Arts festival to celebrate North West talent with digital and live works

This year's Push festival will feature six brand new commissions and – for the first time – an experimental video game
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Push festival is an annual celebration of the North West’s creative talents, run by First Street arts venue HOME.

For 2021, the festival will take place over the whole year, allowing work to be seen both live and digitally, despite the coronavirus pandemic which is currently keeping theatres and arts venues closed

This year’s festival will feature six brand new commissions and – for the first time – an experimental video game.

The commissioned artists are Grahem Arnefield, Emmanuel Bajiiji, Katherine Hollinson, Jenni Jackson, Holly Rush, and Hope Strickland and Jessica El Mal.

Their works encompass a vast range of styles, experiences and perspectives on the world in which we live.

The strand will start with the online computer game Closed Hands, created by Manchester indie games studio Passenger, formed by artist and activist Dan Hett.

The game examines the lead-up and aftermath of a terror attack in a fictional UK city, through the lens of five core characters and dozens of other lives brought together by the same event.

The attack itself is intentionally never depicted, leaving the game to draw a complex picture of the reasons why it occurred, and long-last effects it had on people, communities, and the city itself.

Closed Hands is the studio’s first work which builds upon the experimental games series developed by Dan Hett, exploring his personal experience of losing his brother Martyn in the Manchester terror attack in 2017.

“We’re really excited to present Closed Hands to new audiences, and we really hope that it helps push forward the idea that games should, and can, boldly hold up a mirror to our reality in new and interesting ways,” said Dan.

“The story is deep and complex, and presented in a way that we hope can be explored by both games audiences and those outside it, too.”

The other new commissions will be presented across the year, with more details to be announced as each work develops.

The White Ship by Grahem Arnefield is a collaborative historical re-enactment of the 1112AD “White Ship Disaster” from the perspective of the Hastings townspeople subcontracted to wait for the King Henry I’s White Ship – a ship that never arrived.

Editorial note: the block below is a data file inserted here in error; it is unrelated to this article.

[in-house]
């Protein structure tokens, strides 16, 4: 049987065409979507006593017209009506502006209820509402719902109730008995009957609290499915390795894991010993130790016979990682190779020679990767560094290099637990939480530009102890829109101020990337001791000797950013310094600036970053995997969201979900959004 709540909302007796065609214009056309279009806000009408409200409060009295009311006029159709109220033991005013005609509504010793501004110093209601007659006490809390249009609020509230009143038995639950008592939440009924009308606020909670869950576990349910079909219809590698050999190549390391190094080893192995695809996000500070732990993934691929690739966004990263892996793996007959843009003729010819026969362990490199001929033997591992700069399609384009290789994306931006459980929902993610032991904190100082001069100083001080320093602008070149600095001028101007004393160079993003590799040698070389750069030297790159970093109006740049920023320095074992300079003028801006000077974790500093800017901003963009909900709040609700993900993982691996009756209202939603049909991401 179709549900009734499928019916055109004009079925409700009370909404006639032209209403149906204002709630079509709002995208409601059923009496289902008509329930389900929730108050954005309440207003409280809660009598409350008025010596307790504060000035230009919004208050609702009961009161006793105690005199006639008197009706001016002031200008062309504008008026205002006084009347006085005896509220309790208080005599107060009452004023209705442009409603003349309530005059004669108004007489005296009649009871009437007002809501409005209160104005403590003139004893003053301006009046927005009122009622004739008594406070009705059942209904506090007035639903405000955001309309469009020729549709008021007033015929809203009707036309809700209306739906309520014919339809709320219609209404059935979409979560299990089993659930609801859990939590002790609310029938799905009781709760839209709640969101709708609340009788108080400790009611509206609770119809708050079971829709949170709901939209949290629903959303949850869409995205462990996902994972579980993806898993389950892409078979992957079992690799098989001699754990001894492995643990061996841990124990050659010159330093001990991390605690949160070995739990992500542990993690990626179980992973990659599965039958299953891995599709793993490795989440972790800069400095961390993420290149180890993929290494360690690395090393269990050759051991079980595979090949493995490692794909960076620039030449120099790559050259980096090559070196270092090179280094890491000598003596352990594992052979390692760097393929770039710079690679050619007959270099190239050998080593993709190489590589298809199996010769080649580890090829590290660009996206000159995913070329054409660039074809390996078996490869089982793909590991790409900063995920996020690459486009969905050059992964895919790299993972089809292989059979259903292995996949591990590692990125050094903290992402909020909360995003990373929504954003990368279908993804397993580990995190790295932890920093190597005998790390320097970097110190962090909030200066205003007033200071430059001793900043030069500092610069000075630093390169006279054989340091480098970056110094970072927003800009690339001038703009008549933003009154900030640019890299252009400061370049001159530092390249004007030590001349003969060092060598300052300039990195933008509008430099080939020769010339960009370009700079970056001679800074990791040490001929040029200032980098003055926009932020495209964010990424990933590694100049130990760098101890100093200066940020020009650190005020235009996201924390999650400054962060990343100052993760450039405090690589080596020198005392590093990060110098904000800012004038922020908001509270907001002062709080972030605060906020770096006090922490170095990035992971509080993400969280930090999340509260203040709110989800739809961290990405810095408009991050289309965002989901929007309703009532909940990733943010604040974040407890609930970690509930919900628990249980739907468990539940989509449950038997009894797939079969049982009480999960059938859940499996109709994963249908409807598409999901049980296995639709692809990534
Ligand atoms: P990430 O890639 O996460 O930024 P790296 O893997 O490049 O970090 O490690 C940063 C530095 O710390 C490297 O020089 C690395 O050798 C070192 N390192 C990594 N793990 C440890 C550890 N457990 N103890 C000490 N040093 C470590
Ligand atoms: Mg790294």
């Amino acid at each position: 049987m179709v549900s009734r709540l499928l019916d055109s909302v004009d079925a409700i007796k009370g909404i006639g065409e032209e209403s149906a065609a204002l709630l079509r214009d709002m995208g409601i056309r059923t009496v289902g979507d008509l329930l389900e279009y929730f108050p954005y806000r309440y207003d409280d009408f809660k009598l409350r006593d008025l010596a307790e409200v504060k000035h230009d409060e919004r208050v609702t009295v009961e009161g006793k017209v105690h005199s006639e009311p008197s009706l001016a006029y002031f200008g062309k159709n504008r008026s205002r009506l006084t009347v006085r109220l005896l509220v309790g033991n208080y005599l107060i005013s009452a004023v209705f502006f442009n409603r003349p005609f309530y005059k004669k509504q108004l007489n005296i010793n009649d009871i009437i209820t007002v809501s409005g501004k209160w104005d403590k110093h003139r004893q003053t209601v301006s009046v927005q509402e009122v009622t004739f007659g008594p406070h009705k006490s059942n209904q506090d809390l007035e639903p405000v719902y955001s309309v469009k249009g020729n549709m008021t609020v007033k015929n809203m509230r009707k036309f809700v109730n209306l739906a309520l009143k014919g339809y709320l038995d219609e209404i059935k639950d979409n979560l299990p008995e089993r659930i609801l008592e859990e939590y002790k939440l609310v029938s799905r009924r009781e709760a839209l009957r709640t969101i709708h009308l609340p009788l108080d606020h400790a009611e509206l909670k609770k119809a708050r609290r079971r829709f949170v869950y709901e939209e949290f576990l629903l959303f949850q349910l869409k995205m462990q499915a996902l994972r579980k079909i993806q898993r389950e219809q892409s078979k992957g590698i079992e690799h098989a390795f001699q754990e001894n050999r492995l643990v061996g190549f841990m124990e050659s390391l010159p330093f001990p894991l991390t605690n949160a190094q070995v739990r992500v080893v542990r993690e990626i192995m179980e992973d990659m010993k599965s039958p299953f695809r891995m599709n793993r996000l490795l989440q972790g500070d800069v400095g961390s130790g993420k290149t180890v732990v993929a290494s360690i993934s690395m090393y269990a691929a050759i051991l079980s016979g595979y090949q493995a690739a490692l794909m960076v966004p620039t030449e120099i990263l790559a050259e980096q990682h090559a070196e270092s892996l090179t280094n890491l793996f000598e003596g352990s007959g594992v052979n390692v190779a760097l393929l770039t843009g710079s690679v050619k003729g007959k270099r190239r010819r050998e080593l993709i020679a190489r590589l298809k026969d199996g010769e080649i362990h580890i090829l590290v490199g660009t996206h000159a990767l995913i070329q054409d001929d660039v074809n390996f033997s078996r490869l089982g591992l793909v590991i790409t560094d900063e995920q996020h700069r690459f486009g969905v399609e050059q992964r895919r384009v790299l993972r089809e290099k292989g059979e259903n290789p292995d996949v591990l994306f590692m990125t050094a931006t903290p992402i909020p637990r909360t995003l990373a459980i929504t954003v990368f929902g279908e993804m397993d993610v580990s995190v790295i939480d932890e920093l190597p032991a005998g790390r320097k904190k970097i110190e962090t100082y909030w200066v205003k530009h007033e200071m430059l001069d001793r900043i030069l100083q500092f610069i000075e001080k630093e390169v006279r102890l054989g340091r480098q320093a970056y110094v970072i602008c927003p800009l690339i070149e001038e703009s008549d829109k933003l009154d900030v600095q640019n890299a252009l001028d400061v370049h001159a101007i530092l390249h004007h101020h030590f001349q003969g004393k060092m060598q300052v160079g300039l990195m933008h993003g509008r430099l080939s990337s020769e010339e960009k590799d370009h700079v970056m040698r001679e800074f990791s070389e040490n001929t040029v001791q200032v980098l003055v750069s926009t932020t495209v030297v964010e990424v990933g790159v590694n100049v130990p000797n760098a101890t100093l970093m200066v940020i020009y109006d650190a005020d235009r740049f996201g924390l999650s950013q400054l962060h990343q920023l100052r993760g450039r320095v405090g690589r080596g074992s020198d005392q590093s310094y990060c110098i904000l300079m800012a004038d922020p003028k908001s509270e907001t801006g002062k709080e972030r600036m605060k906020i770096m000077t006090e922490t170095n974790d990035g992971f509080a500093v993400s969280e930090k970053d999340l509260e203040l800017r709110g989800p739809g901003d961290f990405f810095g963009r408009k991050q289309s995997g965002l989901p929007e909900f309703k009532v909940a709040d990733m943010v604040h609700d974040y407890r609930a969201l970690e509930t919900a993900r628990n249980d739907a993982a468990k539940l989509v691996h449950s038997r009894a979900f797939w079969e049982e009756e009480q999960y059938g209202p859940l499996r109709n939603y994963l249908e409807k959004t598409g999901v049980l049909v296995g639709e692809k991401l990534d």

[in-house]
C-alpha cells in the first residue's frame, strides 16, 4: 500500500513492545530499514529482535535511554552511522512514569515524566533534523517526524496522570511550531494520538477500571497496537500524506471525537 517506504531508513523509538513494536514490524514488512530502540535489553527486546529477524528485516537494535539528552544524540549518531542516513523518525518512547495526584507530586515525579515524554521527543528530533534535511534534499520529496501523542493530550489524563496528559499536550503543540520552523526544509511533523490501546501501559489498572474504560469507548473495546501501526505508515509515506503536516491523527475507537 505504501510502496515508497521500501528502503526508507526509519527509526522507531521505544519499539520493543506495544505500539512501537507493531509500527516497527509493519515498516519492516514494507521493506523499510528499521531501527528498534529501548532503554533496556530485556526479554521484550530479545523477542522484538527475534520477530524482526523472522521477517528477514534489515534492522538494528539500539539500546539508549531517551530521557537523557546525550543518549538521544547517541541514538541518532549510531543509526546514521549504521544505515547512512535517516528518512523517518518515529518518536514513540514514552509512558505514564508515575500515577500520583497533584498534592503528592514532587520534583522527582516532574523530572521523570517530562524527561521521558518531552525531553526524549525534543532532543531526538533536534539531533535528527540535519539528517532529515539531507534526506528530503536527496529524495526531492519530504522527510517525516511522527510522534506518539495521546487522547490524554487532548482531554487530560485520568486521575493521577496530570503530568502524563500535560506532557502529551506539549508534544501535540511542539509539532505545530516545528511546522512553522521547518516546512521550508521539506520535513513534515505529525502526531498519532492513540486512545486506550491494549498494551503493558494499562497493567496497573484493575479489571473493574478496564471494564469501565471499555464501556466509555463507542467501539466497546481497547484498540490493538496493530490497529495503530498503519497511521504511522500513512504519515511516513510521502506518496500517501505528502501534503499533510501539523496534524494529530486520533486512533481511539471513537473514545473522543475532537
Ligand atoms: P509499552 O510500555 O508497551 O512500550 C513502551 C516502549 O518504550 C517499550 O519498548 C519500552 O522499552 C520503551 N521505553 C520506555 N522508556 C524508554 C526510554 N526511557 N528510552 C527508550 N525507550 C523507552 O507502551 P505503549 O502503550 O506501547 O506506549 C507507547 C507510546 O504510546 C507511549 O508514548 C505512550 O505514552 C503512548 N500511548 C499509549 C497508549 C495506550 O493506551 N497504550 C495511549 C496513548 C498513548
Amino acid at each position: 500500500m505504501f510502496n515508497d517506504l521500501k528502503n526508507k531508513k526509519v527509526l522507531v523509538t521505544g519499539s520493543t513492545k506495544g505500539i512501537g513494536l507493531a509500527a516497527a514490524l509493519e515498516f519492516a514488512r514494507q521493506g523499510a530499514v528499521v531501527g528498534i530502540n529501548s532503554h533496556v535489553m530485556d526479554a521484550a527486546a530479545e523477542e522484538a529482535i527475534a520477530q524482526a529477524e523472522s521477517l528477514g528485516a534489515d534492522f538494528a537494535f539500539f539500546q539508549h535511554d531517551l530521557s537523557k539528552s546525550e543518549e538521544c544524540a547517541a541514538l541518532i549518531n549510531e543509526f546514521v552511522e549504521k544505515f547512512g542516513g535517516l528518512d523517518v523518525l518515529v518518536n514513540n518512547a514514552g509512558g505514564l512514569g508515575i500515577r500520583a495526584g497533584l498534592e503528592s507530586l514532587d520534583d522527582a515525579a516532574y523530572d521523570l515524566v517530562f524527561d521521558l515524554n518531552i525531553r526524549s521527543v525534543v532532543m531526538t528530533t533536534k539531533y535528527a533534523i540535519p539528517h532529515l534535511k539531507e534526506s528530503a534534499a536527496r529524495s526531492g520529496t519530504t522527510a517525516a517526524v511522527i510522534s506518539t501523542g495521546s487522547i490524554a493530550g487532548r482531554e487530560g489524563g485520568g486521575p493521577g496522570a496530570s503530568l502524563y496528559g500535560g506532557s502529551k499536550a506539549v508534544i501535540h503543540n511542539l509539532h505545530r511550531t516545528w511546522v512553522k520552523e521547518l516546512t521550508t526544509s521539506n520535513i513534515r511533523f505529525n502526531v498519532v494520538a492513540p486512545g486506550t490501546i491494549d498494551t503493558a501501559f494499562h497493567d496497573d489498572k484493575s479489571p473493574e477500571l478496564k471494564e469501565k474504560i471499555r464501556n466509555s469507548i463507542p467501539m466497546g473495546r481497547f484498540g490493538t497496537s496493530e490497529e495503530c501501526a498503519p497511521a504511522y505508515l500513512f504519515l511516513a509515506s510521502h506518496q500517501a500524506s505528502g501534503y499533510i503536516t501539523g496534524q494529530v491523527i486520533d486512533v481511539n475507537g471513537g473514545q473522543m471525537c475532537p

Candy Floss by Emmanuel Bajiiji is a charming storytelling piece charting one man’s journey as he reflects on life in Oldham, his new town, in a new country, on a new continent.

Multidisciplinary work Endurance by Jenni Jackson explores how we can observe a woman wilfully push herself to the limit, how complicit the audience is with that experience, and how this destruction of the female body echoes through time.

Katherine Hollinson is creating a digital work with her sister, Gemma, that looks at Gemma’s life living with disabilities through the lens of their sisterly relationship.

Superhero Alter Ego by Holly Rush takes the idea of social media and digital comic books and satirises superhero archetypes to create a surreal, escapist narrative. 

And If I could name you myself (I would hold you forever) by Manchester artist Hope Strickland and Jessica El Mal engages with notions of Black resistance and feminist ecologies through the lens of trauma, memory and the visual conceit of the cotton flower. 

“Our Push commissioned artists for 2021 are so exciting and look set to take audiences on a journey of re-looking and re-examining the world around through a variety of performance styles,” said HOME’s Jenni McCusker.

“We are so excited to be working with them to bring their projects to life and can’t wait to see how they develop. 

“During the pandemic with countless lockdowns and restrictions the freelance artistic community has been devastated so we continue our commitment to support artists at all levels and make as many opportunities available as we can for artists to make and present work in these very challenging times.”

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